“We want municipal and state authorities to take responsibility and start using water more efficiently,” says Rodolfo Lasy Tamayo, chief advisor to Environment and Natural Resources Secretary Victor Lichtinger. “Charging them is one of the best ways to do that, but we will also be offering them all kinds of incentives, whether it is fiscal incentives or technical support to encourage them along this path.”

The moves come as part of a radical new approach by Lichtinger, who has described water as an issue of national security. Remarking on Mexico’s scarce water supplies recently, Lichtinger said: “It appears that in previous administrations, the belief was that not talking about a problem meant that it was not important and would solve itself.”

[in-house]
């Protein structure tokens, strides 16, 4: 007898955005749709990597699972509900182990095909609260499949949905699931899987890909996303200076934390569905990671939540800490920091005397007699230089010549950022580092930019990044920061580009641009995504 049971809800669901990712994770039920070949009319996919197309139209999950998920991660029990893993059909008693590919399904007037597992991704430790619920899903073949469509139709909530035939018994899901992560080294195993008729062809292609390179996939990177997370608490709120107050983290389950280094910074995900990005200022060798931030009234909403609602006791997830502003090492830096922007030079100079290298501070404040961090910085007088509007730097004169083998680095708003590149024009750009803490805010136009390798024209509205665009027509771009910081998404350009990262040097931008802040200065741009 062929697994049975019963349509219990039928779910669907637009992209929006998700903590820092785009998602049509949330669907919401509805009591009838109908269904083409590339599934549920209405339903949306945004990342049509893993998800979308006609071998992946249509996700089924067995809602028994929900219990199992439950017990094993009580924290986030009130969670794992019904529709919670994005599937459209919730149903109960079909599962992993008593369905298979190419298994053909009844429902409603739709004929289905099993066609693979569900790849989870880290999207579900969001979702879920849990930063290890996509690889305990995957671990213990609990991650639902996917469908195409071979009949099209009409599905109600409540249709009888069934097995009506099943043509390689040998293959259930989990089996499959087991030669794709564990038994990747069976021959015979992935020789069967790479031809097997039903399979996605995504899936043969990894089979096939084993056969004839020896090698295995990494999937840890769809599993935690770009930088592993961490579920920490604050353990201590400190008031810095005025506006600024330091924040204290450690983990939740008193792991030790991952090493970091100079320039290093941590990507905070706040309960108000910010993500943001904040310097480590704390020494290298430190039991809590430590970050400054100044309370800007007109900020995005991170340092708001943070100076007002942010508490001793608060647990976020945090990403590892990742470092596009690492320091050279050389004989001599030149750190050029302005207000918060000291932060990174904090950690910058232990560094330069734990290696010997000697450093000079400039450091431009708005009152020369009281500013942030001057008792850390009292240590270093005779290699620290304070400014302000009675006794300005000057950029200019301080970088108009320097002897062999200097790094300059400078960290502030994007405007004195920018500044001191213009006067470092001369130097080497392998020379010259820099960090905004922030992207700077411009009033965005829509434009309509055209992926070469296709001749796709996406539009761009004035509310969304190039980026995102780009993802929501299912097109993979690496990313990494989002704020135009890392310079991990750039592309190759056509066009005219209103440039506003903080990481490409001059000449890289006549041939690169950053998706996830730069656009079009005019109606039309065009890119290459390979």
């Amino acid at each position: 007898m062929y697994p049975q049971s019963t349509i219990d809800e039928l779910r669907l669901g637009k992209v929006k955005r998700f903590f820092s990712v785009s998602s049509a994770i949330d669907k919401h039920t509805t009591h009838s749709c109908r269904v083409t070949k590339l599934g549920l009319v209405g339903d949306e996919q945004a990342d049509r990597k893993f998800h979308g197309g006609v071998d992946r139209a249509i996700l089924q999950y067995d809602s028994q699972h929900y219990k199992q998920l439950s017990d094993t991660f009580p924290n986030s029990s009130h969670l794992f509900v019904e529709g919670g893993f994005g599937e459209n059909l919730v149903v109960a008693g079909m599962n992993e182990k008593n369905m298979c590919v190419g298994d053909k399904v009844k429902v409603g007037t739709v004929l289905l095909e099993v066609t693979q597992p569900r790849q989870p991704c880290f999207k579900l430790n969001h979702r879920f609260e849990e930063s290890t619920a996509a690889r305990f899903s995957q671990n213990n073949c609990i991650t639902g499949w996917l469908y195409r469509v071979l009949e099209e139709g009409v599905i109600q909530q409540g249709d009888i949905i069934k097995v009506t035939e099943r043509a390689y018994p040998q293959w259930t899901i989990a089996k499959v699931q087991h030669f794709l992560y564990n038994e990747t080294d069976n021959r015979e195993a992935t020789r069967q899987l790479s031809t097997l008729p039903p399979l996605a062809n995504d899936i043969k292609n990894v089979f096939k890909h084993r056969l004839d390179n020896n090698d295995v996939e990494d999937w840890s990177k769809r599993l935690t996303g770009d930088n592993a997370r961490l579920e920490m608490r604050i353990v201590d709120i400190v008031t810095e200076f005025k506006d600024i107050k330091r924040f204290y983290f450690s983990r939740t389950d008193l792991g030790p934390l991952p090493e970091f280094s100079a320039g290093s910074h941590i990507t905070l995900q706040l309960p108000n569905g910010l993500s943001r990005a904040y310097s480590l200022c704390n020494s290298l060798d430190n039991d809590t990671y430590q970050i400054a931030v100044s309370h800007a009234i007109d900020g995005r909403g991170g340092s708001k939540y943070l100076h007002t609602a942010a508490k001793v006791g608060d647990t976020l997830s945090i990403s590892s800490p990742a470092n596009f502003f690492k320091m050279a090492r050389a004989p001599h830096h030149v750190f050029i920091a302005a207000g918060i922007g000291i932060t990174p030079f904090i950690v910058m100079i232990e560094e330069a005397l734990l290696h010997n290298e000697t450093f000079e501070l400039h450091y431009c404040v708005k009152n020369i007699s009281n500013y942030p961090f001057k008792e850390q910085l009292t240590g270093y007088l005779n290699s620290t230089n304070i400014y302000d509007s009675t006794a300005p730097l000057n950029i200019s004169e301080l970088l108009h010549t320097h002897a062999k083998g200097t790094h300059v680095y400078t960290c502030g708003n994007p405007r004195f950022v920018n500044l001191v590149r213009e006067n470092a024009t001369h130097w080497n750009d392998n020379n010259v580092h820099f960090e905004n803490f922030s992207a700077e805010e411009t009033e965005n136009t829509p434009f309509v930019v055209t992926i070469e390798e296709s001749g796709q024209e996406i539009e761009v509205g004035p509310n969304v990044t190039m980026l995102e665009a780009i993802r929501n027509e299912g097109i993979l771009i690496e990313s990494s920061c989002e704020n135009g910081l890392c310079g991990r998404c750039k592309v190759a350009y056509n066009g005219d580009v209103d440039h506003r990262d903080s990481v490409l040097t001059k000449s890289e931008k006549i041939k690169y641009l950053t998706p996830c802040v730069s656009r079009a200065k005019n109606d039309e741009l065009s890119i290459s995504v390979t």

Lichtinger has even appeared on the television show of popular comedian Adal Ramones to tell viewers: “Turn off the tap when you are brushing your teeth or shaving!”

Currently, 12 million of Mexico’s 100 million people do not have ready access to drinking water, and 30 towns and cities in the north are suffering from a drought so severe that they only have water for a few hours a day.

Deforestation has contributed to the shortages, and so has Mexico’s widespread pollution. According to the National Water Commission, 19% of the country’s water reserves are “contaminated” or “very contaminated” and a further 54% are “lightly contaminated.”

In the Federal District of Mexico City, where some 8 million of the sprawling metropolis’ estimated 22 million people live, authorities insist they cannot guarantee supplies beyond 2010—even allowing for new sources of water already earmarked for exploitation.